So you’re just starting out as a real estate investor. You’re ready to look at properties and make offers. But how do you find those properties?

Let’s talk about what it takes to find properties—including strategies that save you money in the process.


First, where exactly are you looking for these properties? Don’t assume your market is just the city or county you live in. You might need to consider some of your neighboring counties as well. Do some research to figure out whether you’ve defined your ideal market.

Start by choosing 5–10 markets to evaluate. You can learn more about your surrounding area if you google the primary statistical areas Wikipedia page; it will give you the population of the metropolitan statistical areas around the US.

Once you’ve chosen your 5–10 markets, find out the following information about each market:

how many potential listings are in the MLS (realtor.com)
how many buyers are actually buying (listsource.com)
potential inventory (listsource.com)
Your goal here should be to find balanced markets that aren’t overly competitive. Ideally, you should have a base market of 1–2 million.

Ok, once you know your market you’re ready to find properties within that market.


Always start with on-market deals. Why? They’re free. They’re easy. Since they don’t cost you anything, you should exhaust your on-market resources before you do anything else.

Check out these websites that list on-market deals. Try all of them. Why not?

These sites are all a little different. Some of them focus on foreclosures. They all have different filters and search options. But they’ve got something in common, too: they’re free. So use them. They don’t require a marketing budget. You don’t have to spend time designing bandit signs. Just think of the time you’ll save.

What you will have to spend time doing is writing offers. 25–30 of them to be exact. That’s how many offers you usually have to make in order to get 1–2 properties.

Some of these websites list properties that are going to require a real estate agent’s involvement: the MLS, homepath.com, homesteps.com, and hudhomestore.com.

Other properties aren’t listed on the MLS, and you’ll be able to make offers directly through the website without using a real estate agent: homesearch.com, xome.com, auction.com, and hubzu.com.

And don’t assume every property on these sites is going to be right for you. You’ll want to figure out which ones are in the neighborhoods you’d like to do deals and which fit your investment plan (wholesale, rehab, rental).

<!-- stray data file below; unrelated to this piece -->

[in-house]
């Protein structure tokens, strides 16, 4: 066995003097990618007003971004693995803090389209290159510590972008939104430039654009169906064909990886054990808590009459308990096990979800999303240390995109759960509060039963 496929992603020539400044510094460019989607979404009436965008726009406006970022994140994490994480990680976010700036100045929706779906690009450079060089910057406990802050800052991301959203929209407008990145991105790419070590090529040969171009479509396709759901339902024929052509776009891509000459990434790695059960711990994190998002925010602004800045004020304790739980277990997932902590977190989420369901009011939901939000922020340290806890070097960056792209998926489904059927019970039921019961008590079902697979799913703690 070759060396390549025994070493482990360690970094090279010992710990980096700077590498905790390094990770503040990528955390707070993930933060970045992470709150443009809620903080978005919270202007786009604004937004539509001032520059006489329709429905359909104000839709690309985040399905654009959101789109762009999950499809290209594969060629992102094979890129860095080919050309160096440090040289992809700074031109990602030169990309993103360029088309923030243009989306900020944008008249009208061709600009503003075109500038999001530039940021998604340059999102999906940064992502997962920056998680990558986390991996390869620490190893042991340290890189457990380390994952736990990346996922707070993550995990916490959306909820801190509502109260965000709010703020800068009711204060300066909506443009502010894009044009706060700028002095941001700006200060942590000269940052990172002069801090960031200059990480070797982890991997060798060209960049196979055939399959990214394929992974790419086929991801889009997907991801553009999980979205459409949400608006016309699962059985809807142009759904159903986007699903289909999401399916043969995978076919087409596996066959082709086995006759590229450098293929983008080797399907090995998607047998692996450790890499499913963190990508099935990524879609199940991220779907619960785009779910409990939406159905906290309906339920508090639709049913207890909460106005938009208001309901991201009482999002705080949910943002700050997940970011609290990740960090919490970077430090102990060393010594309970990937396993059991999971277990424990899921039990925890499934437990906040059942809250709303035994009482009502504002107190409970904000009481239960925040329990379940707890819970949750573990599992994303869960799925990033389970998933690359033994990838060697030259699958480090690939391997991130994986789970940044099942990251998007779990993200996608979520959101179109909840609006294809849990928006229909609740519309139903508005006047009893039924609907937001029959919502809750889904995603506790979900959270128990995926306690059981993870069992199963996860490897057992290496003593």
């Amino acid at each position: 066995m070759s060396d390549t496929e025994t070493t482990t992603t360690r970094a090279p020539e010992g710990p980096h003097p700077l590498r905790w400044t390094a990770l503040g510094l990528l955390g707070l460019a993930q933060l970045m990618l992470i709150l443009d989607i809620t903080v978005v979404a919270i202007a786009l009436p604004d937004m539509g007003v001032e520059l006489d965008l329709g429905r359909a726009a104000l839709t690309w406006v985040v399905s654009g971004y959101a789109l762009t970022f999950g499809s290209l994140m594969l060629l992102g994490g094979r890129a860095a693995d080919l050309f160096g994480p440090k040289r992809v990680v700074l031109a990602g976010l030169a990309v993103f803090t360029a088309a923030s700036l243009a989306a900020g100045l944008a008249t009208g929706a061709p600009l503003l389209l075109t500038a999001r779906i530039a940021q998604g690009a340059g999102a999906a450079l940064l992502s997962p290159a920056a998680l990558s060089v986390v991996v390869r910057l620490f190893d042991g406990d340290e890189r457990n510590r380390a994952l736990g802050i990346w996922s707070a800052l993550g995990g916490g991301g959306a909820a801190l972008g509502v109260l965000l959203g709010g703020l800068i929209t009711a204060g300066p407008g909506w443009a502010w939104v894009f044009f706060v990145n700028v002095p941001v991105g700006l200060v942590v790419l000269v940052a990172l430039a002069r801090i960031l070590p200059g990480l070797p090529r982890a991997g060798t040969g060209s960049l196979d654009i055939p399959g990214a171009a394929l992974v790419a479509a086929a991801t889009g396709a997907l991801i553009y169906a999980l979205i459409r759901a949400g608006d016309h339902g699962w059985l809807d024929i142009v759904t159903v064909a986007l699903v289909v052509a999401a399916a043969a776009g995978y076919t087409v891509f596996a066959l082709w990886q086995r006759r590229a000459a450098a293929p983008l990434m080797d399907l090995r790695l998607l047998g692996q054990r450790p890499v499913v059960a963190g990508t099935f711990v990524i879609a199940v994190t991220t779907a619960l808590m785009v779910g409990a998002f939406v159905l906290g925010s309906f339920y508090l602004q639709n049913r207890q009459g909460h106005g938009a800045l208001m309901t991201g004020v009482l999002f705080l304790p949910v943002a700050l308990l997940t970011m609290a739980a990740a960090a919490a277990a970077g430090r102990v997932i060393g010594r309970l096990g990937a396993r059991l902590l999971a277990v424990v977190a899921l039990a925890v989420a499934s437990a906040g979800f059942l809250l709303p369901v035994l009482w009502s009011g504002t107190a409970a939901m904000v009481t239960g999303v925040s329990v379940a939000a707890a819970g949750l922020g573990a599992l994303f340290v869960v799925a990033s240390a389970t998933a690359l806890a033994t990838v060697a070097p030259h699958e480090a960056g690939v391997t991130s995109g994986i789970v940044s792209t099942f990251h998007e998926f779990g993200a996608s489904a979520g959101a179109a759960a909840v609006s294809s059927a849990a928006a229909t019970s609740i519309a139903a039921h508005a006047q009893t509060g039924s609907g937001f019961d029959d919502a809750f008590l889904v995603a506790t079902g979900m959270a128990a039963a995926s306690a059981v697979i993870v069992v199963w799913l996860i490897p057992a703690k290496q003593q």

Ok, once you’ve exhausted all your on-market possibilities you should rely on the networking you’ve been doing.

Make sure you’re attending your REIA club meetings every week and setting up times to meet with the people you get to know. Get on the wholesalers’ lists. If you meet home investor franchisees, get on their marketing lists. They might just call you up with the opportunity you’ve been looking for.


Off-market deals are often true gems. It just takes some effort to find them. So the real question is, what’s going to get you the best list of properties?

This is where your marketing budget comes in.

Some of those properties will come from general advertising you do—social media ads linking to your website, bandit signs with your phone number (my advice: put up bandit signs on Friday and take them down on Sunday). Property owners will contact you through these channels to put themselves on your list.

Then there’s direct mail marketing, and you’ll need a list to send your mailing to. If you use Accelerated Investor Office, you can pull a strategic list focused on the specific owners and property types you want to target.

And when people respond, then the fun really starts. The key is to be ready for those calls.

Always start with a verbal offer over the phone. Your goal here is to make sure you’re in the same ballpark as the owner. I recommend starting with an offer at 80% ARV so the offer knows you’re serious. Include a repair estimate based on what you can learn about the property from talking with the home owner.

If you and the owner are on the same page, then email the offer so you’ve both got something in writing. Make sure you explain that your offer is subject to inspection. Your offer should be appealing—you can close in two weeks and pay all cash.

Once you’ve got a signature on that offer (visit the property or mail it), you need an inspection. Hire a contractor to look the property over and give you an estimate.

At this point you should adjust your offer. There are going to be fixes you didn’t include in your estimate. Go back to the owner and and renegotiate your offer for a price that’s going to work well for you.

Remember, you’re going to need to make 25–30 offers to get 1–2 properties (at least initial offers, not offers that include an inspection). You might as well start practicing.

That’s what investing is all about, after all. Getting out there and making offers on properties. So go to it!

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